In early 2018, the Air Force will decide whether to expand an experiment that offers pilots longer assignments in an effort to retain them.
In September, the Air Force said it would allow some experienced active duty 11F fighter pilots and 12F weapon systems officers to serve three more years in their current assignments under the voluntary Second Assignment In-Place program.
Brig. Gen. Mike Koscheski, the head of the Aircrew Crisis Task Force that is focused on correcting the pilot shortfall affecting the force, expected fewer than 100 officers would take part in the initial pilot program.
But after the program’s first four months — right around January — the Air Force will take a look at how the program is working, how many officers accepted the extension, and whether any changes need to be made to the program. The Air Force also will decide then whether to broaden the program to other pilots.
Koscheski said that officials studying the pilot retention problem have frequently heard about the need for more stability in their lives — such as when officers have families and children in school that they would prefer not to uproot every three years or so.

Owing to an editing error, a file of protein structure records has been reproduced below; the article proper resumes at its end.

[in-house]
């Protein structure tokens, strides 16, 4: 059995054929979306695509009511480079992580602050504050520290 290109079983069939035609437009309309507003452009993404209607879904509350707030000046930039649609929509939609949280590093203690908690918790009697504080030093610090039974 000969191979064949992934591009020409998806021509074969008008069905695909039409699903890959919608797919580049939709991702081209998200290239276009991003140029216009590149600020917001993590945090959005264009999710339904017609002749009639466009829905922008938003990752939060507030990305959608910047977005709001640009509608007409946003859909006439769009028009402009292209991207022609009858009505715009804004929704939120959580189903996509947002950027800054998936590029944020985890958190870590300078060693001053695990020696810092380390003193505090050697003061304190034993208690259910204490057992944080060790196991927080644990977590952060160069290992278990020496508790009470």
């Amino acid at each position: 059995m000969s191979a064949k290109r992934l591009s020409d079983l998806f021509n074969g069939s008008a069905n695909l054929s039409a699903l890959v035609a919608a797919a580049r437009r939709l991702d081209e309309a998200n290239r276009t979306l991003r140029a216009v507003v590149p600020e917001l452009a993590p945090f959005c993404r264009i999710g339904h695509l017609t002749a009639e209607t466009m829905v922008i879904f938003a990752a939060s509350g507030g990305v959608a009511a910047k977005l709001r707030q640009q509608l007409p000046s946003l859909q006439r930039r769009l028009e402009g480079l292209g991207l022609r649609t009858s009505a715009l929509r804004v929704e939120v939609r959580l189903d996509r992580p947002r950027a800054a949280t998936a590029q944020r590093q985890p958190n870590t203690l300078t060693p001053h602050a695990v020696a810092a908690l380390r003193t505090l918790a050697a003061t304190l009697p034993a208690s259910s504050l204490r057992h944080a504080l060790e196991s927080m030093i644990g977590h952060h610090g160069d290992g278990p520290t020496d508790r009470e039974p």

To be eligible, the pilots or WSOs must be either lieutenant colonels or lieutenant colonel-selects with at least 17 years of service, or majors passed over for promotion with at least 14 years of service. They also must be serving at one of 16 wings, squadrons or groups under Air Education and Training Command, Air Combat Command or Air Force Materiel Command.
Stephen Losey is the air warfare reporter for Defense News. He previously covered leadership and personnel issues at Air Force Times, and the Pentagon, special operations and air warfare at Military.com. He has traveled to the Middle East to cover U.S. Air Force operations.